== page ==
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The system I am working has (fortunately) JUnit unit tests already, which are covering some percentage of the code functionality (Better than nothing, I suppose).

The methods in the system are highly dependent to each other and the combination of the parameters that can be sent to a method as an input is huge. Let's see an example:

public void showMessage (final Language language, final Applications apps, final UserID userId)

The above method can have more than 300,000 different messageboxes poping up, based on different apps and userIds. Apart from the fact that whether putting such huge pressure on a single method a couple of them at least, sounds resoanable or not (which IMO cannot be justified design-wise), we are encountering the fear of a bug which can cause huge problems.

That being said, what we found is simply is as follows:

  1. Refactoring JUnit Unit Tests
  2. Extract a lot of objects in the method as parameters
  3. Create an Object Factory
  4. Feed the unit tests with different inputs created by the factory (brute-force test, maybe?)
  5. Check the outcome of the newly refactored tests

So basically, the question is as follows:

Creating Integration Tests on top of Unit Tests: Possibilities and Challenges? Is this a customized approach or this is a rational standard approach? Where to put such tests in both the project files and project build lifecycle, should they be built all the time to complete the build process?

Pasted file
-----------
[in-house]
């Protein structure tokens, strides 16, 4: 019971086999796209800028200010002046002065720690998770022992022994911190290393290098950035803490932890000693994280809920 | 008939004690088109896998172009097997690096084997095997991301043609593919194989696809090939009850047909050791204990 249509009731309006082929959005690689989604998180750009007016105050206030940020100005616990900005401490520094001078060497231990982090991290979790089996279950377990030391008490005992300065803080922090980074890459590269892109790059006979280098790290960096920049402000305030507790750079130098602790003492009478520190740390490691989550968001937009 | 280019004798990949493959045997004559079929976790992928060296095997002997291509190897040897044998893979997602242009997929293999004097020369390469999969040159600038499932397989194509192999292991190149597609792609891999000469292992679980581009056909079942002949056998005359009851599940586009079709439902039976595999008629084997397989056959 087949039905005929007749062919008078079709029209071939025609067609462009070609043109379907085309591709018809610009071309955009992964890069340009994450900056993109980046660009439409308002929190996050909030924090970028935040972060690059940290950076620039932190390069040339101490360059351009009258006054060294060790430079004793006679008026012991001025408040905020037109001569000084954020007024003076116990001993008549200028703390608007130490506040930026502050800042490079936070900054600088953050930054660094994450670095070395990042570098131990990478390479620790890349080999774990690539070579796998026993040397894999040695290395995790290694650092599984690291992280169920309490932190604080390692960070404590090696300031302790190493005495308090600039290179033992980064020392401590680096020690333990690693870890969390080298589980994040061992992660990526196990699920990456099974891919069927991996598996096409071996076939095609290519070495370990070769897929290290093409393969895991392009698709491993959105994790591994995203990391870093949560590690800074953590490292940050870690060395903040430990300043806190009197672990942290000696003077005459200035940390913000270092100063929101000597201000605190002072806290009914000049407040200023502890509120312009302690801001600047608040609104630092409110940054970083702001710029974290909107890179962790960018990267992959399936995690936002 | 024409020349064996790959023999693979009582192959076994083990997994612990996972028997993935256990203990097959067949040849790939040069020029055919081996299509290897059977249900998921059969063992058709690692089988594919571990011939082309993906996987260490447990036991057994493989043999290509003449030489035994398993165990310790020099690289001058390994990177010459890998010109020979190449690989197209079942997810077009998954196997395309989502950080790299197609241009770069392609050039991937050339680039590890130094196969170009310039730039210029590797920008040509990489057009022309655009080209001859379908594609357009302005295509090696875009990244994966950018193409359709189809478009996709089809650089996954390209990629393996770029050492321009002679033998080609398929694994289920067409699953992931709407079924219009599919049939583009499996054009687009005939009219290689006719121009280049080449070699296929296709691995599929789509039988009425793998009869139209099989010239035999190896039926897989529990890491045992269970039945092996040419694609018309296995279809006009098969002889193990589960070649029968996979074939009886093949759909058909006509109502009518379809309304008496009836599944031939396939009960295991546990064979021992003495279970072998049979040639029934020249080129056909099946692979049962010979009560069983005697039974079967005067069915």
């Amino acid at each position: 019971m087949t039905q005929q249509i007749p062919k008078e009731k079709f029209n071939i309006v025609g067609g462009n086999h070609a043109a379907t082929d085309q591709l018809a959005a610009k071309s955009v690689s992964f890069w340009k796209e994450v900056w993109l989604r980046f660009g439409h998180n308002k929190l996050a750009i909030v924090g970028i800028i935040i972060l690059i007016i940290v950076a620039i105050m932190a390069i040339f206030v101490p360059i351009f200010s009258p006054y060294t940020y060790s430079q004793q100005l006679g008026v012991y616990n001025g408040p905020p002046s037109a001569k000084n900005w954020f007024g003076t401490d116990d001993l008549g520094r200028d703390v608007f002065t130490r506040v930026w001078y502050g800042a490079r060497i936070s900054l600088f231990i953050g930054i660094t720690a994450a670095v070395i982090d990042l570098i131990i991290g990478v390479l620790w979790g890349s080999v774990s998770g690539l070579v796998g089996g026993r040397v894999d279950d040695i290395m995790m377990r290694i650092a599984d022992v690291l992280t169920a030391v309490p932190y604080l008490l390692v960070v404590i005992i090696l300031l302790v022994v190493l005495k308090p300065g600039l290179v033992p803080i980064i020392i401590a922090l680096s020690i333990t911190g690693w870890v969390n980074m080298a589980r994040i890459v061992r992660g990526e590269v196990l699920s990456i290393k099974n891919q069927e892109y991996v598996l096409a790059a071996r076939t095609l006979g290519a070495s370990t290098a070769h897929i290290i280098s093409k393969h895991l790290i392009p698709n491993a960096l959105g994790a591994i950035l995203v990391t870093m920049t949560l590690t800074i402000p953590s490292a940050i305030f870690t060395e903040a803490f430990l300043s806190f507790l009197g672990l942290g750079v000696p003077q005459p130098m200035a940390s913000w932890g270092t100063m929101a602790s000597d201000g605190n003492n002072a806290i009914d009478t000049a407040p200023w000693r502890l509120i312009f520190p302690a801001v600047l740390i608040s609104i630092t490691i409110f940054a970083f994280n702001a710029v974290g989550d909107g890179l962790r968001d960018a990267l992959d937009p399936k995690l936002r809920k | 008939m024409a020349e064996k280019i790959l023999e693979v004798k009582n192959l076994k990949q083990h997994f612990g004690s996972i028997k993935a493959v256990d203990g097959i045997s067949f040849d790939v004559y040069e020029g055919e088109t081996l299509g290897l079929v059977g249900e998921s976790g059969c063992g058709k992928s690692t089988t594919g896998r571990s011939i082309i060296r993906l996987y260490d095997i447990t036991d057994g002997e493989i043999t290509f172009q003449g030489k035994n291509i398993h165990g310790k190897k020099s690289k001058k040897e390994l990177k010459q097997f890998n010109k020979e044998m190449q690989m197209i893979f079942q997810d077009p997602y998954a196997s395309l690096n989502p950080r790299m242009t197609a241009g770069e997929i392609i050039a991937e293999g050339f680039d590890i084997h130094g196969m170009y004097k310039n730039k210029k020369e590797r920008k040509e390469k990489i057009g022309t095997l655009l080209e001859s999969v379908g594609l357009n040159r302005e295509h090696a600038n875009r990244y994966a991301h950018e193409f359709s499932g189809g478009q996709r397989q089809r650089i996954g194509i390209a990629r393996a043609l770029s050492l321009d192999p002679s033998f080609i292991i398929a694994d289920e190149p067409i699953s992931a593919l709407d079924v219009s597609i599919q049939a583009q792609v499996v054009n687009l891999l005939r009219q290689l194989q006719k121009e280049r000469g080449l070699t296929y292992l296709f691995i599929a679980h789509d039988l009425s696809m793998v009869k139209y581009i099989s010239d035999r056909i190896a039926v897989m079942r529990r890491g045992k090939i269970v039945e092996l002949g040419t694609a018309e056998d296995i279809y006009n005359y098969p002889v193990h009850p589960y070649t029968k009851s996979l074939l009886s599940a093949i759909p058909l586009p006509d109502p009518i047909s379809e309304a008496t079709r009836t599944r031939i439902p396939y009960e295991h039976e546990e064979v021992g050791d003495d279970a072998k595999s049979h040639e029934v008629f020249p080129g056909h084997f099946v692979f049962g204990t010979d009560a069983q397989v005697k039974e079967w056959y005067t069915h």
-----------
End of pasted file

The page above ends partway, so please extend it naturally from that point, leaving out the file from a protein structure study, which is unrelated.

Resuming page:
Any type of feedback/comment, both from JUnit implementation limitations and Design/Idea limitations.

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2 Answers 2

The entire point of an integration test is to validate that components interact together correctly. Each of your unit tests should validate a single, atomic piece of the code. General rule of thumb (in my experience) if you have a unit test greater than 10 lines of code you have done something wrong, this of course excludes code that is technically part of the test that resides in a @Before/@After block. The other thing about unit tests is that they can have no dependencies on anything else that is an integration test. I would not use the approach you have described above, because unit tests are to use static data. This also plays a large part in regression testing where old unit tests move into a regression suite that gets executed before a release.

Your integration tests are going to be things that rely on items such as DBUnit, Selenium, etc. That need a dependency such as a database or a GUI to execute/validate. The unit tests should be run prior to a developer performing a check in. The integration tests should be run every time there is a change (or whatever your tolerance for potential errors is, once a day is far too little).

Again I recommend against dynamic data in unit tests. Primarily because your assert may fail, but it doesn't prove that the unit test is invalid.

UPDATE